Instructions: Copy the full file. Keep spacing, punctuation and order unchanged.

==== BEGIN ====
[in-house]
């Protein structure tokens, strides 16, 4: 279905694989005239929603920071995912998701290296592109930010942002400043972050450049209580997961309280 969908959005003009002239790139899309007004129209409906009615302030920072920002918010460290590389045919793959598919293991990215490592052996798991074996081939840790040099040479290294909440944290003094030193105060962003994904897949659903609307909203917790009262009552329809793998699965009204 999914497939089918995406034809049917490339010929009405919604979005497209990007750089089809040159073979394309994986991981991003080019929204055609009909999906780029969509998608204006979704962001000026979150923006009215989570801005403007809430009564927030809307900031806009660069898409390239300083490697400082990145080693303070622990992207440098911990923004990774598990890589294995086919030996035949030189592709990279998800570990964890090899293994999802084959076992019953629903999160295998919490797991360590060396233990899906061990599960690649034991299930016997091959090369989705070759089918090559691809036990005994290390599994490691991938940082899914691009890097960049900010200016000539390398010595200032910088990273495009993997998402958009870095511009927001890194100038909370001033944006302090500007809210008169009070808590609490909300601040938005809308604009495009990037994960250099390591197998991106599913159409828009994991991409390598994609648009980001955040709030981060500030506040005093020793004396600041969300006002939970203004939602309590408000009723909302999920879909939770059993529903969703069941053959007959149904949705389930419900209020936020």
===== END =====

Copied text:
[in-house]
């Protein structure tokens, strides 16, 4: 279905694989005239929603920071995912998701290296592109930010942002400043972050450049209580997961309280 969908959005003009002239790139899309007004129209409906009615302030920072920002918010460290590389045919793959598919293991990215490592052996798991074996081939840790040099040479290294909440944290003094030193105060962003994904897949659903609307909203917790009262009552329809793998699965009204 999914497939089918995406034809049917490339010929009405919604979005497209990007750089089809040159073979394309994986991981991003080019929204055609009909999906780029969509998608204006979704962001000026979150923006009215989570801005403007809430009564927030809307900031806009660069898409390239300083490697400082990145080693303070622990992207440098911990923004990774598990890589294995086919030996035949030189592709990279998800570990964890090899293994999802084959076992019953629903999160295998919490797991360590060396233990899906061990599960690649034991299930016997091959090369989705070759089918090559691809036990005994290390599994490691991938940082899914691009890097960049900010200016000539390398010595200032910088990273495009993997998402958009870095511009927001890194100038909370001033944006302090500007809210008169009070808590609490909300601040938005809308604009495009990037994960250099390591197998991106599913159409828009994991991409390598994609648009980001955040709030981060500030506040005093020793004396600041969300006002939970203004939602309590408000009723909302999920879909939770059993529903969703069941053959007959149904949705389930419900209020936020």